Besides identifying the top restaurant of the year in each of the seven entry categories, for both 2012 and 2013, the judges also had to find the winners of a number of other special awards.
by Rosie Mitchell
Last week we focused on the Service Personality of the Year Award for which there were a total of 45 finalists over the two years. All of these Service People had really shone in the eyes of various of our 30 reviewers who were involved over 2012 and 2013 — sometimes when they were actually reviewing the restaurant concerned, and sometimes, when they were out dining and off reviewing duty but were nonetheless impressed enough by the service person concerned, to send in a nomination.
In addition to the Service Personality of the Year Award, there is also the Personality of the Year Award.
While the former targets outstanding waiters, duty managers and bar people, the latter is given at the discretion of judges and sponsors, to notable individuals in the restaurant trade.
The award is bestowed for a variety of reasons — whether because the person concerned has been a particularly helpful team player in the trade and served their fellow restaurateurs selflessly over many years, helping to promote the trade’s interests as a whole (Gordon Addams, Daniel Marini, Nick Mandeya, Glen Stutchbury), or whether because the individual is a “larger than life” personality who has stood out for demonstrating determination in the face of formidable challenge — a quality found in many restaurateurs!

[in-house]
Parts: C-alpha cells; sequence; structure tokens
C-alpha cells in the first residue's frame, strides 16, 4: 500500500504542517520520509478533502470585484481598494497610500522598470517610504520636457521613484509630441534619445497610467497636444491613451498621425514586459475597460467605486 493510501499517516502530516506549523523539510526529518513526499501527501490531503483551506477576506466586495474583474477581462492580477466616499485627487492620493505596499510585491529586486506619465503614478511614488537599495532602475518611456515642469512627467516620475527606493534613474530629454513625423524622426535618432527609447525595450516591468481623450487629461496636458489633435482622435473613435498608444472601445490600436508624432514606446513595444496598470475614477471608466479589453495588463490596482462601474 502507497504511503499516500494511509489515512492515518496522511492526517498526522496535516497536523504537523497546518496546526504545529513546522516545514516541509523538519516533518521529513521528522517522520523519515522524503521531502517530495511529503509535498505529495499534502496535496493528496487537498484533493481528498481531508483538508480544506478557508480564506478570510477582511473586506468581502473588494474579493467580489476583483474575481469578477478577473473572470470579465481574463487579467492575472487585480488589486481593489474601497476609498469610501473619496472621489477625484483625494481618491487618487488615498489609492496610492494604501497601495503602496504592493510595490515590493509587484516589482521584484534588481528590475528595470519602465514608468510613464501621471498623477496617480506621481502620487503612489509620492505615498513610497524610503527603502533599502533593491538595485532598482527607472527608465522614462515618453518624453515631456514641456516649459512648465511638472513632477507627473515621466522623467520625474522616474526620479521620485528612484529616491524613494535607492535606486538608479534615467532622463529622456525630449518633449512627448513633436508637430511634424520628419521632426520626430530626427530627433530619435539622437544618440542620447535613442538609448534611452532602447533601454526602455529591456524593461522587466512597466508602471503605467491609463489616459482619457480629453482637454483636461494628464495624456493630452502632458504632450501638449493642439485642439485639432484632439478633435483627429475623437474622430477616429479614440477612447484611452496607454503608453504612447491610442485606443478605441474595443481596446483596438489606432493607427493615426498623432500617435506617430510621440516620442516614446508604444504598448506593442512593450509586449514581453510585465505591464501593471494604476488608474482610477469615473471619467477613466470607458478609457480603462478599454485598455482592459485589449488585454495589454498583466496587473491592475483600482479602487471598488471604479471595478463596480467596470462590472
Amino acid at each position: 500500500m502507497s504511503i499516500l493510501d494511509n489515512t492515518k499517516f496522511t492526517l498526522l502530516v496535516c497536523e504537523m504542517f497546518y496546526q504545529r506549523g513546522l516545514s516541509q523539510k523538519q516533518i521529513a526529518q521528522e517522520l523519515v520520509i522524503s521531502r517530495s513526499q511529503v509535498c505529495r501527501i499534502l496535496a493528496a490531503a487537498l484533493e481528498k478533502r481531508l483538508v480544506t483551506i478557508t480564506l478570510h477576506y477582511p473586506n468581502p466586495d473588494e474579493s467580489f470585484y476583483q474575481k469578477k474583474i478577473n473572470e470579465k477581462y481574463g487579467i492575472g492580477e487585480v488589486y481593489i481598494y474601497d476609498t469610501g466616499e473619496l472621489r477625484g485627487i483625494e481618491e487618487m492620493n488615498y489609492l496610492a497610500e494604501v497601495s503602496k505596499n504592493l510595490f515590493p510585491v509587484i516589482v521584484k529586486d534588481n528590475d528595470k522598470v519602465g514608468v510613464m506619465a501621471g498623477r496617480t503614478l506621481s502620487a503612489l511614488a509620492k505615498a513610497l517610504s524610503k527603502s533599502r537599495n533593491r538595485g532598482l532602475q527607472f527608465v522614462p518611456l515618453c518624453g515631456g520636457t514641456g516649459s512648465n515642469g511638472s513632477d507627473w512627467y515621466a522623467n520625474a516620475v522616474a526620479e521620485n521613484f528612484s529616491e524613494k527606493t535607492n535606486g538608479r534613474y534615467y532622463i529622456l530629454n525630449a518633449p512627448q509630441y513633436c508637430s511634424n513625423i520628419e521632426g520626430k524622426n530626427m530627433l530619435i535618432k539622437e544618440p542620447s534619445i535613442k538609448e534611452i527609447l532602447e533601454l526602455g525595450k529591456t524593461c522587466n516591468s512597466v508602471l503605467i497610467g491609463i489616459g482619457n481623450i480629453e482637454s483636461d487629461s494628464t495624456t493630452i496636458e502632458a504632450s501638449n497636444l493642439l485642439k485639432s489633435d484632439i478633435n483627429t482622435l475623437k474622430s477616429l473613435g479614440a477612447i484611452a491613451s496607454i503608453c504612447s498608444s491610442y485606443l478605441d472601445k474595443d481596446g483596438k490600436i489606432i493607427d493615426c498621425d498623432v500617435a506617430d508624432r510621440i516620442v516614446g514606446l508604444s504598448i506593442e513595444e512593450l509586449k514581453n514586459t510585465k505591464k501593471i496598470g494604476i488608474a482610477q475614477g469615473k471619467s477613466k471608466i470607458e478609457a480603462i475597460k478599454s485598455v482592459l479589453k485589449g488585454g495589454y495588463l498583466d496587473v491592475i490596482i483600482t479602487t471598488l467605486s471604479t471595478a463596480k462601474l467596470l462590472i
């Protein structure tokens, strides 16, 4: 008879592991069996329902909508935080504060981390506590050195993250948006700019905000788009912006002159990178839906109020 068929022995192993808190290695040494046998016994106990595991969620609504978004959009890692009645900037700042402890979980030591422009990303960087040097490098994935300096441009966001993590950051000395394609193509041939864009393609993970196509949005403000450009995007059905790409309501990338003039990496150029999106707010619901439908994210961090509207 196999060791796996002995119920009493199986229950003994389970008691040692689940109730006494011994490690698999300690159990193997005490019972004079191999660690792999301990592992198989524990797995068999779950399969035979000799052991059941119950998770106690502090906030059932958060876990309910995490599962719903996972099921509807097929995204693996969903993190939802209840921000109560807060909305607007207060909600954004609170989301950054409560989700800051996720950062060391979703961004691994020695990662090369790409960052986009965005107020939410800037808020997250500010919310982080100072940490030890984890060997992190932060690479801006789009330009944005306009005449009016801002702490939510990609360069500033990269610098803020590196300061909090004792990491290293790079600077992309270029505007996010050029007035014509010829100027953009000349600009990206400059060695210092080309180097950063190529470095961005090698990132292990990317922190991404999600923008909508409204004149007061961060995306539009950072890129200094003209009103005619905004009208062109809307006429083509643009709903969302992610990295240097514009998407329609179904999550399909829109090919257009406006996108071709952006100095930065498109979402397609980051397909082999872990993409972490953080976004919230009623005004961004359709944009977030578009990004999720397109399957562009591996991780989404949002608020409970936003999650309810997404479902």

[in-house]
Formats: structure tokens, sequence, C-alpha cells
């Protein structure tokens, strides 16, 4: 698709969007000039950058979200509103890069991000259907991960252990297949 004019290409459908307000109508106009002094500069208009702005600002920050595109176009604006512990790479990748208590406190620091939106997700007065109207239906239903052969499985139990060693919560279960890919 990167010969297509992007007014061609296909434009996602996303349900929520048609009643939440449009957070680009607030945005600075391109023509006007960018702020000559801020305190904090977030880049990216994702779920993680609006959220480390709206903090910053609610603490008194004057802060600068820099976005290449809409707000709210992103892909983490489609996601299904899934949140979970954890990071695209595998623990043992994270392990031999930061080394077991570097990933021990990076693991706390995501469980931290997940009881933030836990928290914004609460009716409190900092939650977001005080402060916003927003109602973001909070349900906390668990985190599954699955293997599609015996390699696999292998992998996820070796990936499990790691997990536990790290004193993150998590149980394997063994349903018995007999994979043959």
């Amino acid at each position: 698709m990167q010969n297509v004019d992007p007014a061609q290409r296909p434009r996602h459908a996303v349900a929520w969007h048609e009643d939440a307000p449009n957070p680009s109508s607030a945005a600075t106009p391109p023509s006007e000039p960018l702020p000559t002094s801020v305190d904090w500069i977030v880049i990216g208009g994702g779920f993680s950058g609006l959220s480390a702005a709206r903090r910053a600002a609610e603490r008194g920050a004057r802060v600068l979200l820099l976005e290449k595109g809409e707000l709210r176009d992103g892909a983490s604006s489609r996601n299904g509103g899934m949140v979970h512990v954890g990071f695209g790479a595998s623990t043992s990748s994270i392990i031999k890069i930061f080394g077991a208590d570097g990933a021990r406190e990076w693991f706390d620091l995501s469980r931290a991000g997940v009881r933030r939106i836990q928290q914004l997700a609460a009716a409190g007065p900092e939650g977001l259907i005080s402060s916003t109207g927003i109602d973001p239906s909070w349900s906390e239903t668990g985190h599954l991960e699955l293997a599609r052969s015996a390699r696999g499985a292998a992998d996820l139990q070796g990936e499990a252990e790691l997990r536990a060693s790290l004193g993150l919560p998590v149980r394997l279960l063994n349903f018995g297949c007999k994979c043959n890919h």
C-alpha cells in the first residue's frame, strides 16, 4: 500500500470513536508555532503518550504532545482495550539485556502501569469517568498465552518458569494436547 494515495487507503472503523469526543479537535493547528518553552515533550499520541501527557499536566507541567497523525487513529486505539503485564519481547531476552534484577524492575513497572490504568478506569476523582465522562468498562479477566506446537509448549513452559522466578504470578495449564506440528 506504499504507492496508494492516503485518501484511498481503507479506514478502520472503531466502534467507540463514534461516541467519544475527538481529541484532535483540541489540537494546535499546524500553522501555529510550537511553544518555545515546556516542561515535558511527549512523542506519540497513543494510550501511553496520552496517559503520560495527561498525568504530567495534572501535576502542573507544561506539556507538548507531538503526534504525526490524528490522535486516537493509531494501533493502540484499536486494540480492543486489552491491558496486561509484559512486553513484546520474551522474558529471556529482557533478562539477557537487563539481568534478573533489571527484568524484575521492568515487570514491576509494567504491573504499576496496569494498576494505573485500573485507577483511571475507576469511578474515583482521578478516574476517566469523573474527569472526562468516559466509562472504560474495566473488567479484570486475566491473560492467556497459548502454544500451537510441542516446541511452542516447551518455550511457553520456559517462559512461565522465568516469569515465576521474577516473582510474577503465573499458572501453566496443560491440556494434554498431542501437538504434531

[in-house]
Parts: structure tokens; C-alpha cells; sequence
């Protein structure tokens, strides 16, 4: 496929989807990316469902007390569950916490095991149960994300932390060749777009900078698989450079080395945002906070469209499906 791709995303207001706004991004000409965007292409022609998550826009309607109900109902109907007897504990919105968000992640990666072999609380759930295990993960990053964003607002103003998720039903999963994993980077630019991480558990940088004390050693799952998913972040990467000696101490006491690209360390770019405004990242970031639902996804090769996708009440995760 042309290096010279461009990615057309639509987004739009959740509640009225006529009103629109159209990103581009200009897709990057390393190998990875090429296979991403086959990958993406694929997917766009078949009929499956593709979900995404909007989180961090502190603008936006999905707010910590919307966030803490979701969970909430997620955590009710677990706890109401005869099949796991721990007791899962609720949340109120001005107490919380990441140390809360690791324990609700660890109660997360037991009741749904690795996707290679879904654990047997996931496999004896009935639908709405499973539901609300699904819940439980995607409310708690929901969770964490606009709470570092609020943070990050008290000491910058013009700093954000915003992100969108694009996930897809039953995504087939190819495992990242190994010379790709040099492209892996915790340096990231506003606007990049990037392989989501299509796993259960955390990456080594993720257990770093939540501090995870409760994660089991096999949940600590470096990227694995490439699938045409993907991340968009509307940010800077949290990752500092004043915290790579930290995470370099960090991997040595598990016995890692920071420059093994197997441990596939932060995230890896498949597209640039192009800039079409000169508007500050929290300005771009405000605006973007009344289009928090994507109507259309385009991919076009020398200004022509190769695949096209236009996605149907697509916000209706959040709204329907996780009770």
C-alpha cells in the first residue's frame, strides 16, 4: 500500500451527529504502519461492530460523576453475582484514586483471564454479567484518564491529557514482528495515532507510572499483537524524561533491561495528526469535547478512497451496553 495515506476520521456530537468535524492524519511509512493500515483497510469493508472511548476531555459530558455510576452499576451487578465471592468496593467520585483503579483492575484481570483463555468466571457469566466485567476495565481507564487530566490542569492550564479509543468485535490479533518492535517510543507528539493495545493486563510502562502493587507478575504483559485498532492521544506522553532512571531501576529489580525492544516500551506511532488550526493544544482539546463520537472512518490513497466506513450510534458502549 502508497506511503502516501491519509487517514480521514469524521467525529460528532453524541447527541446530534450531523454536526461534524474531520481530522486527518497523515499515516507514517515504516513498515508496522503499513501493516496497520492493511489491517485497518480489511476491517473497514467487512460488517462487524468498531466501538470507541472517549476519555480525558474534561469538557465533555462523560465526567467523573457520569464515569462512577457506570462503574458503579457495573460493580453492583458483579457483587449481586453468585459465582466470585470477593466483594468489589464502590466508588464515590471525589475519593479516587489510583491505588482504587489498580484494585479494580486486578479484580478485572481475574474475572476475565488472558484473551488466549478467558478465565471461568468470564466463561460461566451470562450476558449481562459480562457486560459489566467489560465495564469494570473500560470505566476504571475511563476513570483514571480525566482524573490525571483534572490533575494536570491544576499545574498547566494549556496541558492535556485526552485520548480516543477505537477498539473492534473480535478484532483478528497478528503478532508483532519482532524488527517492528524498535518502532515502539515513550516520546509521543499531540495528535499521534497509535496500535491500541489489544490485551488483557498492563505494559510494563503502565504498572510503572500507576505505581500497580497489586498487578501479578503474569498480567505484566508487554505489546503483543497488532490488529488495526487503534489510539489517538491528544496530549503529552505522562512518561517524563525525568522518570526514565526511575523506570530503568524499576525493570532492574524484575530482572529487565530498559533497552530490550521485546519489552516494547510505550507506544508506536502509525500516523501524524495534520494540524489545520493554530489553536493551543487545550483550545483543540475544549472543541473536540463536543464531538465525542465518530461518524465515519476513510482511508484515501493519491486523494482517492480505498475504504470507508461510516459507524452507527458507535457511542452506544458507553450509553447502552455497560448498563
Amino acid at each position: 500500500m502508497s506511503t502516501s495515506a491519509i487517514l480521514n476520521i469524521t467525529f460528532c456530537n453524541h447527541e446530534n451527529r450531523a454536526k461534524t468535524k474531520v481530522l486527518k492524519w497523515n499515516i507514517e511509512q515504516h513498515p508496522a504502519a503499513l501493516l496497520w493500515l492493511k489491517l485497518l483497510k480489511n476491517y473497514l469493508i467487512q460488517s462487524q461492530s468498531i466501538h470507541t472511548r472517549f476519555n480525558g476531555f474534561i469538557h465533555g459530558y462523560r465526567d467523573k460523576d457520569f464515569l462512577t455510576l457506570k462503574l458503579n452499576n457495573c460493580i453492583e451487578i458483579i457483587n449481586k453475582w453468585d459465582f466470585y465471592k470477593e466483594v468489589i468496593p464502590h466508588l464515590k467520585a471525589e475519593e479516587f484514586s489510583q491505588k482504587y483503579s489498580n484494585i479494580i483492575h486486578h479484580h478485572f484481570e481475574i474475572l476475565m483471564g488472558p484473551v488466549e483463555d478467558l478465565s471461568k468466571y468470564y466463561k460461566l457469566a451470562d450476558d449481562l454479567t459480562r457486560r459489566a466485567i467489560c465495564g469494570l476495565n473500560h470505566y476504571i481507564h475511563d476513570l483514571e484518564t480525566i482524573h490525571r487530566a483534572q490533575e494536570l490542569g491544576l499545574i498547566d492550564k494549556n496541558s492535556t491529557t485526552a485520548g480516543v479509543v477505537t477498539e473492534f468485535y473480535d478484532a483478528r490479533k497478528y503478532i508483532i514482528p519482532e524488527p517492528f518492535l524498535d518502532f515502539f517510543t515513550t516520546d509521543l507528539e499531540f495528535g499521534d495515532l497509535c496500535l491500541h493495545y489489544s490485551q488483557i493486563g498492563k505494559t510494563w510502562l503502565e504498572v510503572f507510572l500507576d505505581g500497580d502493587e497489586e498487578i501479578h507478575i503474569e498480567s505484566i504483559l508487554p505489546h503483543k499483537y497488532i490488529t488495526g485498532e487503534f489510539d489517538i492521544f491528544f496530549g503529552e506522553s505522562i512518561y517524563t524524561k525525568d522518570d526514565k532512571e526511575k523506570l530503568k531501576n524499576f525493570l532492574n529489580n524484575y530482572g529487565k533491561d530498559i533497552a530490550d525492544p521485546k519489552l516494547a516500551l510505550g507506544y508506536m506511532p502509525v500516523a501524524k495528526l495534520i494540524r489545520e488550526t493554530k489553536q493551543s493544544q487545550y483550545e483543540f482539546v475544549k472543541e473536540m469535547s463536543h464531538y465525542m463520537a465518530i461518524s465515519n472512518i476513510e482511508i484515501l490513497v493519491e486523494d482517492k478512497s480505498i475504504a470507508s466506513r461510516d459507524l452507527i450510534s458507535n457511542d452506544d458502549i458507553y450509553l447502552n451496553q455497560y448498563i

(Pieter and Elize Oosthuizen), or as exceptionally talented individuals with notable, longstanding dedication to their chosen profession, (Chef Gonzo, Amanda Wessels) or indeed, for any other reason (Bunny Landon — dedicated service to the promotion of wider wine knowledge).
Then, there is the Award of Excellence. This is another discretionary award which the judges can choose to bestow, to recognise the consistent achievement of excellence.
Sometimes, a restaurant performs brilliantly for years on the trot — yet is still for various reasons — that do not in any way reflect on the restaurant concerned — constantly pipped to the post for the Restaurant of the Year Award in its particular entry category.
The judges might then consider that the restaurant concerned fully deserves recognition of its excellent performance, even if it cannot win the award itself. In such instances, the judges might then choose to bestow this award to highlight and reward the restaurant’s achievements.
The award can also be used to recognise consistent excellence in a restaurant which for one reason or another, cannot win the overall award for its category, because it does not quite fit the category definition.
Zoap has never been able to have category definitions that perfectly fit absolutely every entrant, neither would this ever be practicably possible. Or, the judges might choose to give this award for any other reason — as it is discretionary.
The Most Imaginative Dining Experience, introduced in 2009, is very much a self explanatory award! It has been scooped, so far, ever since, by The Boma, in Victoria Falls.
The Most Imaginative Menu Award, also fairly self-explanatory, used to be awarded to just one restaurant annually. Then, since 2011, it has been awarded to the Most Imaginative Menu in each entry category, with one overall winner of the top award.
Finalists are identified as those with top marks for the relevant rating criterion on the Zoap score sheet and the judges study their menus closely to identify the winners.
Likewise, The Wine List of the Year is identified by studying the Wine Lists of the Finalists — who got top marks for the relevant rating criterion on the score sheet.